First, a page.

SCYON Abstract

Received on June 20 2002

The Formation of Close Binary Systems by Dynamical Interactions and Orbital Decay

AuthorsMatthew R. Bate1,2, Ian A. Bonnell3, and Volker Bromm2,4
Affiliation1School of Physics, University of Exeter, Stocker Road, Exeter EX4 4QL, United Kingdom,
2Institute of Astronomy, University of Cambridge, Madingley Road, Cambridge CB3 0HA, United Kingdom,
3School of Physics and Astronomy, University of St Andrews, North Haugh, St Andrews, Fife, KY16 9SS, United Kingdom,
4Harvard-Smithsonian Center for Astrophysics, 60 Garden Street, Cambridge, MA 02138, U.S.A.
Accepted byMonthly Notices of the Royal Astronomical Society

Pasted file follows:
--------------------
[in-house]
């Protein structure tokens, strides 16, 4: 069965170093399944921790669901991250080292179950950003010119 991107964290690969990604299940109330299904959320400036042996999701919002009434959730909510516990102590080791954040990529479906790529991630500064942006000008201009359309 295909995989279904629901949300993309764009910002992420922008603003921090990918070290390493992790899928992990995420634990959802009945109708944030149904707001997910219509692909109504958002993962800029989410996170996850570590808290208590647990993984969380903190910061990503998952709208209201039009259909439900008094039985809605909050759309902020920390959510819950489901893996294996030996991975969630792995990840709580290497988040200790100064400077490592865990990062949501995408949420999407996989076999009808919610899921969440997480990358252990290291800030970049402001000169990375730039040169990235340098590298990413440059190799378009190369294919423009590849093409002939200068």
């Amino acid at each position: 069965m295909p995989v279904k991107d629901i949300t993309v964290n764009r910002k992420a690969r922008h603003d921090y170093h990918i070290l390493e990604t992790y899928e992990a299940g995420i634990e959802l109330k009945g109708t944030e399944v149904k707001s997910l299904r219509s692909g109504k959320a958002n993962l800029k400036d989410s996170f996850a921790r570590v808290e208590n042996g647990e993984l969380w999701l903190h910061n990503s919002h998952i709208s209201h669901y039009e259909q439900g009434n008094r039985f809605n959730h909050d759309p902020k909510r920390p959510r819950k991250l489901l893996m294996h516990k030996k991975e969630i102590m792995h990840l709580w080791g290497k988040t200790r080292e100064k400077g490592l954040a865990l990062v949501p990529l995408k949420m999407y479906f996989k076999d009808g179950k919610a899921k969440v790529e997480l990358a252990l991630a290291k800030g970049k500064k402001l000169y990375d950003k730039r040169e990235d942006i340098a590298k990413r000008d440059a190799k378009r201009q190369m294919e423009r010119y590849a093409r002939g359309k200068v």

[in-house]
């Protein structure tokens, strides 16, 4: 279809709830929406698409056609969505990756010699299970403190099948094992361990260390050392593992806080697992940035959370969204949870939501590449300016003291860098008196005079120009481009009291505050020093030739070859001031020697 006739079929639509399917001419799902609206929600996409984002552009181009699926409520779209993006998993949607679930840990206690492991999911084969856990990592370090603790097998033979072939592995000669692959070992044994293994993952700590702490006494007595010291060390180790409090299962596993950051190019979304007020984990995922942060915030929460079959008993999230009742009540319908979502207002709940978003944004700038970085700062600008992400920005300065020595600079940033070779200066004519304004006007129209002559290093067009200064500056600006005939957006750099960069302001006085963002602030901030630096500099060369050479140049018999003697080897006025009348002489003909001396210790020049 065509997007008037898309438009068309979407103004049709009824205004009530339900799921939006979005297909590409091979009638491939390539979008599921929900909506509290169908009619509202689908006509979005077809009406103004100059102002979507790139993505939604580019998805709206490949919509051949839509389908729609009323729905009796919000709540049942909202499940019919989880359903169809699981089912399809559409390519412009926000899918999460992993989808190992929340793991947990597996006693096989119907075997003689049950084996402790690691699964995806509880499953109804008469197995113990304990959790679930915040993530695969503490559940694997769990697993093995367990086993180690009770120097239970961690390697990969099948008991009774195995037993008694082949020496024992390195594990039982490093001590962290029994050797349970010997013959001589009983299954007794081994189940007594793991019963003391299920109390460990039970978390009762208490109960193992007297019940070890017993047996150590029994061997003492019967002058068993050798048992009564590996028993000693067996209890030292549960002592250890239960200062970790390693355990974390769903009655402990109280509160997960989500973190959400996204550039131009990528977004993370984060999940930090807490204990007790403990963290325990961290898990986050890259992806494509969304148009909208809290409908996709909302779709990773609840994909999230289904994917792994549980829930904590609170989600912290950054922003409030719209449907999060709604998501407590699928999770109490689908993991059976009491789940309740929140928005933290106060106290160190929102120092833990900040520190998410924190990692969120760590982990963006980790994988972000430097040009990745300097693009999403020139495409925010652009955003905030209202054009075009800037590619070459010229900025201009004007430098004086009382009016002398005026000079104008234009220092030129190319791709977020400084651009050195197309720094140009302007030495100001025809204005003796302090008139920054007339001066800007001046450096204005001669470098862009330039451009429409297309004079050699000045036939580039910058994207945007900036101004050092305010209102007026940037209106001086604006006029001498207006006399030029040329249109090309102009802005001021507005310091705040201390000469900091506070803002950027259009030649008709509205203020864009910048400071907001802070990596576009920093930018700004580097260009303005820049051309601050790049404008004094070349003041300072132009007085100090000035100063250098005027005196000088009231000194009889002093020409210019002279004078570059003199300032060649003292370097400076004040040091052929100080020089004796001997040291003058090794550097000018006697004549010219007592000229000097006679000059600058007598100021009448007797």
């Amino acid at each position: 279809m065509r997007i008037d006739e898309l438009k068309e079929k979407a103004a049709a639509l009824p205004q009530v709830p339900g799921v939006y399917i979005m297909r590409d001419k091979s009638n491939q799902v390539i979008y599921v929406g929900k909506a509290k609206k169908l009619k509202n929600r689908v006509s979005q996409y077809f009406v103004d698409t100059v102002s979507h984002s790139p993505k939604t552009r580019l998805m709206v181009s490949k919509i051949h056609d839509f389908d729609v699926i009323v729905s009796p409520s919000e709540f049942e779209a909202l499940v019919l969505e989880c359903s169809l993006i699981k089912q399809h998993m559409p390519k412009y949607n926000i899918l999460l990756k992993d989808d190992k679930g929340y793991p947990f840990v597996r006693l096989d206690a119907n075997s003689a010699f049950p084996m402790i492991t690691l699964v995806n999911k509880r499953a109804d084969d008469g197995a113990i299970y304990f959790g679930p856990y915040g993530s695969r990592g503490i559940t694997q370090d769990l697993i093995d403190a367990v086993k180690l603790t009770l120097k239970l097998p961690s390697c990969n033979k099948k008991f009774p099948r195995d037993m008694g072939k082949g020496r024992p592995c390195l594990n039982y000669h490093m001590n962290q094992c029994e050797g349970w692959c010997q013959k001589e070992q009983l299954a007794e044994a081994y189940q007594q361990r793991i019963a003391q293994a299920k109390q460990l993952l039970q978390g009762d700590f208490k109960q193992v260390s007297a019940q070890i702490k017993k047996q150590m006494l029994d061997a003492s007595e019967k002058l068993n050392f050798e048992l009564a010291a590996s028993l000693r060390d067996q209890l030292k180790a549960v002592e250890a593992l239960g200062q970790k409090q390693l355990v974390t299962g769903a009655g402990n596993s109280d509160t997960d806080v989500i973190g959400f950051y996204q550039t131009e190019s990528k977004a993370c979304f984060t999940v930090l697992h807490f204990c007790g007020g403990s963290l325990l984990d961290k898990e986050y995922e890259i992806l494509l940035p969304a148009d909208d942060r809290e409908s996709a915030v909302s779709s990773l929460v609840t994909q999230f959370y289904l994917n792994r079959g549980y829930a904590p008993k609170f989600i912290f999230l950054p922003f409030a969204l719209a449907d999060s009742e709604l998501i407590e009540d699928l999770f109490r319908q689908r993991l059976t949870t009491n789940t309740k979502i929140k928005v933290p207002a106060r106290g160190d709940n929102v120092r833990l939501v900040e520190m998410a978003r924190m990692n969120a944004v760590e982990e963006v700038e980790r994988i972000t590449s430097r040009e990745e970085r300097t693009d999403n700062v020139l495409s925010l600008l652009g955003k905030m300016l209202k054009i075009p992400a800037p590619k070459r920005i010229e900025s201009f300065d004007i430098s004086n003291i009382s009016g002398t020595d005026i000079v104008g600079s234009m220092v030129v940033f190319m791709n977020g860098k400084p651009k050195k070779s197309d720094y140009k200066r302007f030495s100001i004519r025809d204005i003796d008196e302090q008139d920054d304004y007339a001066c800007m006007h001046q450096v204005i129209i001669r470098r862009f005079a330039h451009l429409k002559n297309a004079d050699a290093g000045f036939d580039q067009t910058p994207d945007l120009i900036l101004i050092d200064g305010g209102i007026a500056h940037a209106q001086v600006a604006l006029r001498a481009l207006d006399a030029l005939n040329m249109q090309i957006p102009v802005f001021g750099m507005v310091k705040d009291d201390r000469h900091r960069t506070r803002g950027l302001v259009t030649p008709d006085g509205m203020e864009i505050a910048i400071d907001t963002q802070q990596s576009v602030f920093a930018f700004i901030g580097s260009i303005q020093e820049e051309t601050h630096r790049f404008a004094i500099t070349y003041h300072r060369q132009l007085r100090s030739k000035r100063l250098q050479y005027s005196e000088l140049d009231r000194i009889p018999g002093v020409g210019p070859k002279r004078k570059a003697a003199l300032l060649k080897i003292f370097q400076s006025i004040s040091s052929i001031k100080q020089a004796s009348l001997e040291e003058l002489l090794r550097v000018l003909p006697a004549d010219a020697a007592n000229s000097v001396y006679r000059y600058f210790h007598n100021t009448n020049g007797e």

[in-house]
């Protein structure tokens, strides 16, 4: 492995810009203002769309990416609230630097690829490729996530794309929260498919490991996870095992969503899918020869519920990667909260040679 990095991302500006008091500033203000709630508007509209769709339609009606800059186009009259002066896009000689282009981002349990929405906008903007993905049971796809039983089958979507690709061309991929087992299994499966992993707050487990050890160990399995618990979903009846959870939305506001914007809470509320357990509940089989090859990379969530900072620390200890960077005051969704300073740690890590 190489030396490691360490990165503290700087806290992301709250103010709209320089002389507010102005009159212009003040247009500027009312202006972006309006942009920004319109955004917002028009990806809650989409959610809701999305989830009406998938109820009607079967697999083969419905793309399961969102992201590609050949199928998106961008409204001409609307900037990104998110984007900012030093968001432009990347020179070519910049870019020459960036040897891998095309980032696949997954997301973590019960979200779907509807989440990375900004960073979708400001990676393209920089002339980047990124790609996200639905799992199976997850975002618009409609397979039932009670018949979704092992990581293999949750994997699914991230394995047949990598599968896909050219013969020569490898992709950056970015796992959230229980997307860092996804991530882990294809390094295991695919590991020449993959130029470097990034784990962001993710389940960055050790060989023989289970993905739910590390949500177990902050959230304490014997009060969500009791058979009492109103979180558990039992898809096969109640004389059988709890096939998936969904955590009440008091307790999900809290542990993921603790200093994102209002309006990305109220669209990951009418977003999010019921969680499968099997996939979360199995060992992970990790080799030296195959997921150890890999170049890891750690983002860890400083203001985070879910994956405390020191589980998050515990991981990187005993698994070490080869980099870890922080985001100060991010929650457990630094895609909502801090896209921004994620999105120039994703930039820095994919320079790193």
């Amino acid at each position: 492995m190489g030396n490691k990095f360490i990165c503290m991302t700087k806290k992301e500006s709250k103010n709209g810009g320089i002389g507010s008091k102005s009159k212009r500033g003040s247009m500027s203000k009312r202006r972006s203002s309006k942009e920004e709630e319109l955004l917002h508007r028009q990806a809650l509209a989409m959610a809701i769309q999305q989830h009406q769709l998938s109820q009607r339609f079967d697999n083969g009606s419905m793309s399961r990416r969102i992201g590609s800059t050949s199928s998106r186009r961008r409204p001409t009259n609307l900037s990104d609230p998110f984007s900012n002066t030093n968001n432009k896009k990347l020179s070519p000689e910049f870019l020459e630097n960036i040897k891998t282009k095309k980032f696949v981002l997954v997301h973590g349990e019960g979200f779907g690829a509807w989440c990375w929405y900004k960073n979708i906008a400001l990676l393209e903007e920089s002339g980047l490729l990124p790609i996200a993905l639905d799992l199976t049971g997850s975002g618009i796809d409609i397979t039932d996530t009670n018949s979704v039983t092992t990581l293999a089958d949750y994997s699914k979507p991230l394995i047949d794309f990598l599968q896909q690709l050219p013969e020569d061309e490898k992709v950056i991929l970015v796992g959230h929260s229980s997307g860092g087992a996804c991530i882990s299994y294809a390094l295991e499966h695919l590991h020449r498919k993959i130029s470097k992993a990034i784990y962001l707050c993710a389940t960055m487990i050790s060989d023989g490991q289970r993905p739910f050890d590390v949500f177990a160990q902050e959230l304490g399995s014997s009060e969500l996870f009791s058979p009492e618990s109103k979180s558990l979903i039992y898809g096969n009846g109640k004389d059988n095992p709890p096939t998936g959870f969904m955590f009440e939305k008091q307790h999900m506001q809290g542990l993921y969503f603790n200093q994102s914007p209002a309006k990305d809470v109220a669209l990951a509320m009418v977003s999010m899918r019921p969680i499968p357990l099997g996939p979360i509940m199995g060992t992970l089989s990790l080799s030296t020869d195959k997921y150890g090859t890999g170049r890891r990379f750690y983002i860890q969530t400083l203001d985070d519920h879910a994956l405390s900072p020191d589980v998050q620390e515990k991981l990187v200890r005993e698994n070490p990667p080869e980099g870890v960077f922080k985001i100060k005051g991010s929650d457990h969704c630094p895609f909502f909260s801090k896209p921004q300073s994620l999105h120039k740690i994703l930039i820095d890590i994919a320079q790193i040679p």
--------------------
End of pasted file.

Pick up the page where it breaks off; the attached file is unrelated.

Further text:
We present results from the first hydrodynamical star formation calculation to demonstrate that close binary stellar systems (separations ~ 10 AU) need not be formed directly by fragmentation. Instead, a high frequency of close binaries can be produced through a combination of dynamical interactions in unstable multiple systems and the orbital decay of initially wider binaries. Orbital decay may occur due to gas accretion and/or the interaction of a binary with its circumbinary disc. These three mechanisms avoid the problems associated with the fragmentation of optically-thick gas to form close systems directly. They also result in a preference for close binaries to have roughly equal-mass components because dynamical exchange interactions and the accretion of gas with high specific angular momentum drive mass ratios towards unity. Furthermore, due to the importance of dynamical interactions, we find that stars with greater masses ought to have a higher frequency of close companions, and that many close binaries ought to have wide companions. These properties are in good agreement with the results of observational surveys.